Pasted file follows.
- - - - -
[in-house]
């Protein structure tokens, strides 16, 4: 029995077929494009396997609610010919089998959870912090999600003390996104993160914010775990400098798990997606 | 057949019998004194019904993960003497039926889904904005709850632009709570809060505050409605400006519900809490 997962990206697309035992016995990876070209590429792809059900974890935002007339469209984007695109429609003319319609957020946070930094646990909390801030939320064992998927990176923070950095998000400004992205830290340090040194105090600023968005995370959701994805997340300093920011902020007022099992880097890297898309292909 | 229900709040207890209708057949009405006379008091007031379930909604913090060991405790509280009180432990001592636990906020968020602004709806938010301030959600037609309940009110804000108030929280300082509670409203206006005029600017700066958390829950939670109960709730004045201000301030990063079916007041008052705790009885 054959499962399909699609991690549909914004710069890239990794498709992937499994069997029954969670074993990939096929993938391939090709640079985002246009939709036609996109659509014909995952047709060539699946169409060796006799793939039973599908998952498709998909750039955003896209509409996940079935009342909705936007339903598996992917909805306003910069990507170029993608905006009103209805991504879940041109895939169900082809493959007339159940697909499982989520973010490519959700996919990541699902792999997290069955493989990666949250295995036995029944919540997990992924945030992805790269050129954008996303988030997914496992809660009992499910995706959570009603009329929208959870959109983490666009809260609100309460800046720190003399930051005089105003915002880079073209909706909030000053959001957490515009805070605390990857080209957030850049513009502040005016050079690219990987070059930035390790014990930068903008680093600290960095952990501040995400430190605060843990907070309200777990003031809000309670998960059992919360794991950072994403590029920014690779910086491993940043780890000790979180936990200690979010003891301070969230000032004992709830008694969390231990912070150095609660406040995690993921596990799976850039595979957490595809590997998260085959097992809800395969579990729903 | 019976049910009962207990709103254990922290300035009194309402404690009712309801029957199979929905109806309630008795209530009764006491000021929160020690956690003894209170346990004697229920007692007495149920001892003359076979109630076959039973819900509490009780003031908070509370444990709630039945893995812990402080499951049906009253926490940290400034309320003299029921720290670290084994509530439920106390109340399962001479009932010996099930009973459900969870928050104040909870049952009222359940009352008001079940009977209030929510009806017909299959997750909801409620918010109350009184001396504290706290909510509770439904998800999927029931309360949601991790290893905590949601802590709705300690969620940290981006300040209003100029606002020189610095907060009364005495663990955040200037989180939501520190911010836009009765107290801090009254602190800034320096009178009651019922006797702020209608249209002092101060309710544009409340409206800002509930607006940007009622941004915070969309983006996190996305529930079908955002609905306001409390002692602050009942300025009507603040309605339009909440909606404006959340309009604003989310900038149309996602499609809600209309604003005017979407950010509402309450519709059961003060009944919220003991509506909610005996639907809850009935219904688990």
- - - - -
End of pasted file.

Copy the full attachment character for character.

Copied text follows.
[in-house]
């Protein structure tokens, strides 16, 4: 029995077929494009396997609610010919089998959870912090999600003390996104993160914010775990400098798990997606 | 057949019998004194019904993960003497039926889904904005709850632009709570809060505050409605400006519900809490 997962990206697309035992016995990876070209590429792809059900974890935002007339469209984007695109429609003319319609957020946070930094646990909390801030939320064992998927990176923070950095998000400004992205830290340090040194105090600023968005995370959701994805997340300093920011902020007022099992880097890297898309292909 | 229900709040207890209708057949009405006379008091007031379930909604913090060991405790509280009180432990001592636990906020968020602004709806938010301030959600037609309940009110804000108030929280300082509670409203206006005029600017700066958390829950939670109960709730004045201000301030990063079916007041008052705790009885 054959499962399909699609991690549909914004710069890239990794498709992937499994069997029954969670074993990939096929993938391939090709640079985002246009939709036609996109659509014909995952047709060539699946169409060796006799793939039973599908998952498709998909750039955003896209509409996940079935009342909705936007339903598996992917909805306003910069990507170029993608905006009103209805991504879940041109895939169900082809493959007339159940697909499982989520973010490519959700996919990541699902792999997290069955493989990666949250295995036995029944919540997990992924945030992805790269050129954008996303988030997914496992809660009992499910995706959570009603009329929208959870959109983490666009809260609100309460800046720190003399930051005089105003915002880079073209909706909030000053959001957490515009805070605390990857080209957030850049513009502040005016050079690219990987070059930035390790014990930068903008680093600290960095952990501040995400430190605060843990907070309200777990003031809000309670998960059992919360794991950072994403590029920014690779910086491993940043780890000790979180936990200690979010003891301070969230000032004992709830008694969390231990912070150095609660406040995690993921596990799976850039595979957490595809590997998260085959097992809800395969579990729903 | 019976049910009962207990709103254990922290300035009194309402404690009712309801029957199979929905109806309630008795209530009764006491000021929160020690956690003894209170346990004697229920007692007495149920001892003359076979109630076959039973819900509490009780003031908070509370444990709630039945893995812990402080499951049906009253926490940290400034309320003299029921720290670290084994509530439920106390109340399962001479009932010996099930009973459900969870928050104040909870049952009222359940009352008001079940009977209030929510009806017909299959997750909801409620918010109350009184001396504290706290909510509770439904998800999927029931309360949601991790290893905590949601802590709705300690969620940290981006300040209003100029606002020189610095907060009364005495663990955040200037989180939501520190911010836009009765107290801090009254602190800034320096009178009651019922006797702020209608249209002092101060309710544009409340409206800002509930607006940007009622941004915070969309983006996190996305529930079908955002609905306001409390002692602050009942300025009507603040309605339009909440909606404006959340309009604003989310900038149309996602499609809600209309604003005017979407950010509402309450519709059961003060009944919220003991509506909610005996639907809850009935219904688990």